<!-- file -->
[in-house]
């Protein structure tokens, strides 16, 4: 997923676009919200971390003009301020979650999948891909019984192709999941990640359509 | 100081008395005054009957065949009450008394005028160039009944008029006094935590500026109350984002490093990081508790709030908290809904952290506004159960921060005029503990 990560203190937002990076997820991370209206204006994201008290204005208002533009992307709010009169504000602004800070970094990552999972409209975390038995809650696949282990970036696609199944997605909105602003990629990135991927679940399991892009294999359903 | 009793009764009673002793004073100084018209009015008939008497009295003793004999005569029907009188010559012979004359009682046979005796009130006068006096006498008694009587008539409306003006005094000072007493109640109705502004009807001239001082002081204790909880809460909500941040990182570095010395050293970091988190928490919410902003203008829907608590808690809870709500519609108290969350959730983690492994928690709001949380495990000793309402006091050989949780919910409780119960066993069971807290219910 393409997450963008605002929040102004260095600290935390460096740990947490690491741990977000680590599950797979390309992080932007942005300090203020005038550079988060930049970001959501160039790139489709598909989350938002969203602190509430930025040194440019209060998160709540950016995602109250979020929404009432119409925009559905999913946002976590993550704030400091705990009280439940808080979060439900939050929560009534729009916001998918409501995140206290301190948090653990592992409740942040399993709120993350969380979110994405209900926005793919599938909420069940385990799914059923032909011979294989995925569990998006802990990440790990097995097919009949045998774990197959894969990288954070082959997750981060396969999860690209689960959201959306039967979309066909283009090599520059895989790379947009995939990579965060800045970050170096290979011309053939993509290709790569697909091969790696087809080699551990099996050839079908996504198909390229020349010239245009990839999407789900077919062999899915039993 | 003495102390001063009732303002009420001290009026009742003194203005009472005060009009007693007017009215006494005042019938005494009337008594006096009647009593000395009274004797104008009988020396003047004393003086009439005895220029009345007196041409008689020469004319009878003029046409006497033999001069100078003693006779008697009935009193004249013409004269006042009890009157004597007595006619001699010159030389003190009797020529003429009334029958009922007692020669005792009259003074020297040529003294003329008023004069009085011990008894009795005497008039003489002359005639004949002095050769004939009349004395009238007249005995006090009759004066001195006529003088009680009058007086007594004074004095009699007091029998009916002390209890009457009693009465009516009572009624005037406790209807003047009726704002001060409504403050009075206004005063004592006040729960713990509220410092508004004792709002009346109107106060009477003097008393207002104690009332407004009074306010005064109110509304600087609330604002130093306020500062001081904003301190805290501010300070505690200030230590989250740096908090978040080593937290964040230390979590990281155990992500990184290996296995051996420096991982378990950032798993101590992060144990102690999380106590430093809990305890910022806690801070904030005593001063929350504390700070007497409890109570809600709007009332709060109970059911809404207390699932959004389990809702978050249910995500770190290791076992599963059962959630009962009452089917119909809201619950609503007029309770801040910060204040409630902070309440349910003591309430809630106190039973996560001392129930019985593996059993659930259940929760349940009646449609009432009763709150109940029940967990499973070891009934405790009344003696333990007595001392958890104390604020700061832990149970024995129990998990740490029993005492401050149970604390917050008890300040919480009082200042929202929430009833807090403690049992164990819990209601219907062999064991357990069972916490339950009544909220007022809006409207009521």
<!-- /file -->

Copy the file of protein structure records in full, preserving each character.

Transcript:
[in-house]
């Protein structure tokens, strides 16, 4: 997923676009919200971390003009301020979650999948891909019984192709999941990640359509 | 100081008395005054009957065949009450008394005028160039009944008029006094935590500026109350984002490093990081508790709030908290809904952290506004159960921060005029503990 990560203190937002990076997820991370209206204006994201008290204005208002533009992307709010009169504000602004800070970094990552999972409209975390038995809650696949282990970036696609199944997605909105602003990629990135991927679940399991892009294999359903 | 009793009764009673002793004073100084018209009015008939008497009295003793004999005569029907009188010559012979004359009682046979005796009130006068006096006498008694009587008539409306003006005094000072007493109640109705502004009807001239001082002081204790909880809460909500941040990182570095010395050293970091988190928490919410902003203008829907608590808690809870709500519609108290969350959730983690492994928690709001949380495990000793309402006091050989949780919910409780119960066993069971807290219910 393409997450963008605002929040102004260095600290935390460096740990947490690491741990977000680590599950797979390309992080932007942005300090203020005038550079988060930049970001959501160039790139489709598909989350938002969203602190509430930025040194440019209060998160709540950016995602109250979020929404009432119409925009559905999913946002976590993550704030400091705990009280439940808080979060439900939050929560009534729009916001998918409501995140206290301190948090653990592992409740942040399993709120993350969380979110994405209900926005793919599938909420069940385990799914059923032909011979294989995925569990998006802990990440790990097995097919009949045998774990197959894969990288954070082959997750981060396969999860690209689960959201959306039967979309066909283009090599520059895989790379947009995939990579965060800045970050170096290979011309053939993509290709790569697909091969790696087809080699551990099996050839079908996504198909390229020349010239245009990839999407789900077919062999899915039993 | 003495102390001063009732303002009420001290009026009742003194203005009472005060009009007693007017009215006494005042019938005494009337008594006096009647009593000395009274004797104008009988020396003047004393003086009439005895220029009345007196041409008689020469004319009878003029046409006497033999001069100078003693006779008697009935009193004249013409004269006042009890009157004597007595006619001699010159030389003190009797020529003429009334029958009922007692020669005792009259003074020297040529003294003329008023004069009085011990008894009795005497008039003489002359005639004949002095050769004939009349004395009238007249005995006090009759004066001195006529003088009680009058007086007594004074004095009699007091029998009916002390209890009457009693009465009516009572009624005037406790209807003047009726704002001060409504403050009075206004005063004592006040729960713990509220410092508004004792709002009346109107106060009477003097008393207002104690009332407004009074306010005064109110509304600087609330604002130093306020500062001081904003301190805290501010300070505690200030230590989250740096908090978040080593937290964040230390979590990281155990992500990184290996296995051996420096991982378990950032798993101590992060144990102690999380106590430093809990305890910022806690801070904030005593001063929350504390700070007497409890109570809600709007009332709060109970059911809404207390699932959004389990809702978050249910995500770190290791076992599963059962959630009962009452089917119909809201619950609503007029309770801040910060204040409630902070309440349910003591309430809630106190039973996560001392129930019985593996059993659930259940929760349940009646449609009432009763709150109940029940967990499973070891009934405790009344003696333990007595001392958890104390604020700061832990149970024995129990998990740490029993005492401050149970604390917050008890300040919480009082200042929202929430009833807090403690049992164990819990209601219907062999064991357990069972916490339950009544909220007022809006409207009521």